Friday, September 05, 2014

Muhammad's Lesser Credentials

There's a lot to criticize in the Quran, but the issue I'd suggest Christians focus on most is authority. We don't have sufficient reason to conclude that Muhammad was a messenger of God. And we have far more reason to trust Jesus than to trust Muhammad.

There are many passages in the Quran in which Muhammad refuses to perform miracles when asked to do so, suggests that the Quran is the only miracle he'll provide, or contrasts himself to individuals who performed miracles, for example (e.g., 6:35-7, 6:109, 6:124, 7:203-4, 7:52, 8:32-3, 10:20, 11:12, 13:7, 13:27, 15:6-8, 17:59, 17:90-3, 20:133, 21:5-6, 29:50-1, 30:58, 45:25). Though the Quran often refers to miracles performed by Moses, Jesus, and other figures, there are relatively few passages that possibly or probably refer to supernatural activity in the life of Muhammad. Some of the miracles referred to had no supposed witnesses other than Muhammad, such as his alleged receiving of revelations from Gabriel. The splitting of the moon in surah 54 is far too vague and unverifiable to be significant. Why even think the Quran is claiming that it's a miracle performed by Muhammad in the seventh century? The notion that Muhammad fulfilled Old or New Testament prophecies is absurd, and, even if granted, would be of far less quantity and quality than Jesus' prophecy fulfillments. (For some examples of the problematic nature of Islamic claims of prophecy fulfillment by Muhammad, see Sam Shamoun and David Wood's video here and James White's debate with Zakir Hussain here.) The alleged prophecies in 30:2-4 and 66:3 can easily be explained naturalistically, and they have nothing like the supporting evidence we have for Jesus' prophecy fulfillments (e.g., pre-Christian Old Testament manuscripts). Notice that one of the passages I cited at the beginning of this paragraph (30:58) is from a surah in which Muhammad provides a supposed prophecy. As unimpressive as the few alleged miracles in Muhammad's life are when considered by themselves, they're even more dubious when viewed in the larger context I referred to at the beginning of this paragraph. Muhammad's contemporaries frequently suggested that he wasn't performing miracles, and he frequently offered explanations for why he wasn't providing miracles to support his claims. That larger context makes the small handful of alleged miracles of Muhammad more suspicious. There's nothing in Muhammad's life that's as verifiable as, say, Jesus' fulfillment of the Suffering Servant prophecy or his resurrection.

And the overall contrast between Muhammad's life and Jesus' life is striking:

"all ancient sources which comment on the issue agree that Jesus and his early followers performed miracles: Q, Mark, special material in Mark and Luke, John, Acts, the Epistles, Revelation, and non-Christian testimony from Jewish and pagan sources. (The non-Christian sources attribute the miraculous works to sorcery, which must represent the earliest anti-Christian explanation for Christian miracles.) This unanimity is striking given the conversely unanimous silence in Christian, Jewish, and even Mandean tradition concerning any miracles by respected prophetic figures like John the Baptist….Sanders regards it as an 'almost indisputable' historical fact that 'Jesus was a Galilean who preached and healed.' Using traditional historical-critical tools, Meier finds many of Jesus' miracles authentic. Raymond Brown notes that 'Scholars have come to realize that one cannot dismiss Jesus' miracles simply on modern rationalist grounds, for the oldest traditions show him as a healer.' Otto Betz regards it as 'certain' that Jesus was a healer, a matter which 'can be deduced even from the Jewish polemic which called him a sorcerer.' The miracles are central to the Gospels, and without them, most of the other data in the Gospels are inexplicable. For that matter, there are no contemporary accounts which transform Jewish teachers into miracle workers. Morton Smith thus argues that miracle working is the most authentic part of the Jesus tradition….After carefully comparing the accounts of Jesus’ miracles with those of others, Meier concludes that 'the early dating of the literary testimony to Jesus' miracles, that is, the closeness of the dates of the written documents to the alleged miracles of Jesus' life, is almost unparalleled for the period.'" (Craig Keener, The Gospel Of John: A Commentary, Vol. 1 [Peabody, Massachusetts: Hendrickson Publishers, 2003], 257-9)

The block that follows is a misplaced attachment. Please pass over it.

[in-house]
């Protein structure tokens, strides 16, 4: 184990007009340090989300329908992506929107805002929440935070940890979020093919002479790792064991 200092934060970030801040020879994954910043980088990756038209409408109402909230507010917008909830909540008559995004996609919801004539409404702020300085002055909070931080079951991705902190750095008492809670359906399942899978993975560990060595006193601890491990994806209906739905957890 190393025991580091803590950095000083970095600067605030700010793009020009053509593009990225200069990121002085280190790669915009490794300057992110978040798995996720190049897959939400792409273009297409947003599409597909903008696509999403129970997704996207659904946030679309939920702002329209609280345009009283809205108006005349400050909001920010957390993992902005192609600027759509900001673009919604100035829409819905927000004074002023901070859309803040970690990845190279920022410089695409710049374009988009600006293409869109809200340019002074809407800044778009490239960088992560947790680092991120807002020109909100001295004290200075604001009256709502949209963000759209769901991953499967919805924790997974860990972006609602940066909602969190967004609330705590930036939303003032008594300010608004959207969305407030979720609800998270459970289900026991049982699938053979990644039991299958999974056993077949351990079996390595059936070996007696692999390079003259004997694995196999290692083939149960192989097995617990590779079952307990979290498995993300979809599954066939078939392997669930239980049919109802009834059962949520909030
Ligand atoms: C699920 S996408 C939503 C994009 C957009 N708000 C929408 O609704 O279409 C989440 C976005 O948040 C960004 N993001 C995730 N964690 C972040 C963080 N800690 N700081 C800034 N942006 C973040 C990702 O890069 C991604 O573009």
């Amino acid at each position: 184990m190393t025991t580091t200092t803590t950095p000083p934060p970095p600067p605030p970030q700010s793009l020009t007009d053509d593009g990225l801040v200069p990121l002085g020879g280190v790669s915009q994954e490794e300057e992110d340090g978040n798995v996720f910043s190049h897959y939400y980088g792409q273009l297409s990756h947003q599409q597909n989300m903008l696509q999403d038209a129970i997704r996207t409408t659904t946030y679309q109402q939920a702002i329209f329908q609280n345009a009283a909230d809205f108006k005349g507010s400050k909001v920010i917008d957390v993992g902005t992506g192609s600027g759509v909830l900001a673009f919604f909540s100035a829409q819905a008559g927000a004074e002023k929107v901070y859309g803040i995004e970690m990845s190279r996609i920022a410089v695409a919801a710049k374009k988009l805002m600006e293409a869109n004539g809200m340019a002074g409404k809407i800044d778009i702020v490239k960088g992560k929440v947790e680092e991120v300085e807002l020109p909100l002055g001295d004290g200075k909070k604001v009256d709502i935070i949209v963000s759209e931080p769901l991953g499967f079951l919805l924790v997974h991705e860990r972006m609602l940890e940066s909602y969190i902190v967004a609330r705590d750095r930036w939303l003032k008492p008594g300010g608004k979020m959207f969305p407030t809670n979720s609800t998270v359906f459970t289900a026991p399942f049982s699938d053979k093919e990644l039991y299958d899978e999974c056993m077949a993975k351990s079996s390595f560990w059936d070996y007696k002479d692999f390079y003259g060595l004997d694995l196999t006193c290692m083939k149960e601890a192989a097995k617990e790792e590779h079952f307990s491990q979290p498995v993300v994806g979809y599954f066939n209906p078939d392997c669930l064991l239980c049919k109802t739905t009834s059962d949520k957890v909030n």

For a discussion of some of the evidence for Jesus' fulfillment of prophecy, see here. There are many other posts on the subject in our archives, such as here and here on the Davidic descent prophecy and here on the Bethlehem prophecy. An index of our posts on Biblical prophecy in general can be found here. And here's an index of our posts on Jesus' resurrection. On early non-Christian corroboration of Jesus' miracles, see here. I've written a series of posts about miracles done in Jesus' name in the modern world.

The Quran frequently recounts how Moses outperformed the magicians of Pharaoh. Similarly, Jesus has outperformed Muhammad, by a wide margin, and their contradictory claims don't allow us to accept both as messengers of God.


  1. Very compelling, nice work, and the links are helpful as well.

  2. If anyone is interested, I collected links to 5 videos by Sam Shamoun and David Wood where they give 50 reasons for why Muhammad is not a prophet. They are very informative.

    Here are the titles of the videos:

    Top Ten Reasons Muhammad Is Not a Prophet

    Ten MORE Reasons Muhammad Is Not a Prophet

    Another Ten Reasons Muhammad Is Not a Prophet

    Yet Another Ten More Reasons Muhammad Is Not a Prophet

    Yep, Its Ten More Reasons Muhammad Is Not a Prophet

  3. Thanks Jason

    And nice compilation AP